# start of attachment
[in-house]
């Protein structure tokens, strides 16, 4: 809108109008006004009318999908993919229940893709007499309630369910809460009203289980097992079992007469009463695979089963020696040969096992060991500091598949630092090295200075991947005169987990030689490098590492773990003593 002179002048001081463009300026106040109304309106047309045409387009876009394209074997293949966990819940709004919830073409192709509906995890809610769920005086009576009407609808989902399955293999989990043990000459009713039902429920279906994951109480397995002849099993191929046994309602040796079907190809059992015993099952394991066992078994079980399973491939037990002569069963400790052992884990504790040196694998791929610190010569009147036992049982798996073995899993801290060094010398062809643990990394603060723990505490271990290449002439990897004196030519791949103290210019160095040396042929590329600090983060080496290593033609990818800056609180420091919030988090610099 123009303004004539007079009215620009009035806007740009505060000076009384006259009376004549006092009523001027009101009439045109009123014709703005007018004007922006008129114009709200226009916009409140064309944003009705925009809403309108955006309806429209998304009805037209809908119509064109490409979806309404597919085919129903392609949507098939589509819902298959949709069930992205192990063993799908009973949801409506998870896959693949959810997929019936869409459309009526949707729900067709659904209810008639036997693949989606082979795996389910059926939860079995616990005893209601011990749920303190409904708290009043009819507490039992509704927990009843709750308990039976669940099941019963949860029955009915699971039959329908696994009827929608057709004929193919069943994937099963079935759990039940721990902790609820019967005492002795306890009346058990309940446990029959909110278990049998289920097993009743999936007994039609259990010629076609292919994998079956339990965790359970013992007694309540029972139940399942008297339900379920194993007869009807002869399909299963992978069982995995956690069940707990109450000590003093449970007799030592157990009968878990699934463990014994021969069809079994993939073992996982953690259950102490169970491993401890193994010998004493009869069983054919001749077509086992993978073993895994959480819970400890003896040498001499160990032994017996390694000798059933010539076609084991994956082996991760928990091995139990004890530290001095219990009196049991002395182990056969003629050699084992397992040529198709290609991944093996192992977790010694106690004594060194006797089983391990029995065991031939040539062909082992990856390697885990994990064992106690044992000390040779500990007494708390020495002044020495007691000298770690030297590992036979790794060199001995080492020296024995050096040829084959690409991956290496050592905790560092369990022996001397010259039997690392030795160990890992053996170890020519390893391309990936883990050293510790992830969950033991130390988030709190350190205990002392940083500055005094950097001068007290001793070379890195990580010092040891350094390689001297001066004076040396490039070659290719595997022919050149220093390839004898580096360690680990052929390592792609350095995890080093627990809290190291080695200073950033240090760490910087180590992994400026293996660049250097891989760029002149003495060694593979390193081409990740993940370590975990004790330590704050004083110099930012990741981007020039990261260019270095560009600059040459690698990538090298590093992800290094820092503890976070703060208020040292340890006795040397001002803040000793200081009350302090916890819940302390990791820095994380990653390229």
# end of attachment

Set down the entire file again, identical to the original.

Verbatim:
[in-house]
């Protein structure tokens, strides 16, 4: 809108109008006004009318999908993919229940893709007499309630369910809460009203289980097992079992007469009463695979089963020696040969096992060991500091598949630092090295200075991947005169987990030689490098590492773990003593 002179002048001081463009300026106040109304309106047309045409387009876009394209074997293949966990819940709004919830073409192709509906995890809610769920005086009576009407609808989902399955293999989990043990000459009713039902429920279906994951109480397995002849099993191929046994309602040796079907190809059992015993099952394991066992078994079980399973491939037990002569069963400790052992884990504790040196694998791929610190010569009147036992049982798996073995899993801290060094010398062809643990990394603060723990505490271990290449002439990897004196030519791949103290210019160095040396042929590329600090983060080496290593033609990818800056609180420091919030988090610099 123009303004004539007079009215620009009035806007740009505060000076009384006259009376004549006092009523001027009101009439045109009123014709703005007018004007922006008129114009709200226009916009409140064309944003009705925009809403309108955006309806429209998304009805037209809908119509064109490409979806309404597919085919129903392609949507098939589509819902298959949709069930992205192990063993799908009973949801409506998870896959693949959810997929019936869409459309009526949707729900067709659904209810008639036997693949989606082979795996389910059926939860079995616990005893209601011990749920303190409904708290009043009819507490039992509704927990009843709750308990039976669940099941019963949860029955009915699971039959329908696994009827929608057709004929193919069943994937099963079935759990039940721990902790609820019967005492002795306890009346058990309940446990029959909110278990049998289920097993009743999936007994039609259990010629076609292919994998079956339990965790359970013992007694309540029972139940399942008297339900379920194993007869009807002869399909299963992978069982995995956690069940707990109450000590003093449970007799030592157990009968878990699934463990014994021969069809079994993939073992996982953690259950102490169970491993401890193994010998004493009869069983054919001749077509086992993978073993895994959480819970400890003896040498001499160990032994017996390694000798059933010539076609084991994956082996991760928990091995139990004890530290001095219990009196049991002395182990056969003629050699084992397992040529198709290609991944093996192992977790010694106690004594060194006797089983391990029995065991031939040539062909082992990856390697885990994990064992106690044992000390040779500990007494708390020495002044020495007691000298770690030297590992036979790794060199001995080492020296024995050096040829084959690409991956290496050592905790560092369990022996001397010259039997690392030795160990890992053996170890020519390893391309990936883990050293510790992830969950033991130390988030709190350190205990002392940083500055005094950097001068007290001793070379890195990580010092040891350094390689001297001066004076040396490039070659290719595997022919050149220093390839004898580096360690680990052929390592792609350095995890080093627990809290190291080695200073950033240090760490910087180590992994400026293996660049250097891989760029002149003495060694593979390193081409990740993940370590975990004790330590704050004083110099930012990741981007020039990261260019270095560009600059040459690698990538090298590093992800290094820092503890976070703060208020040292340890006795040397001002803040000793200081009350302090916890819940302390990791820095994380990653390229």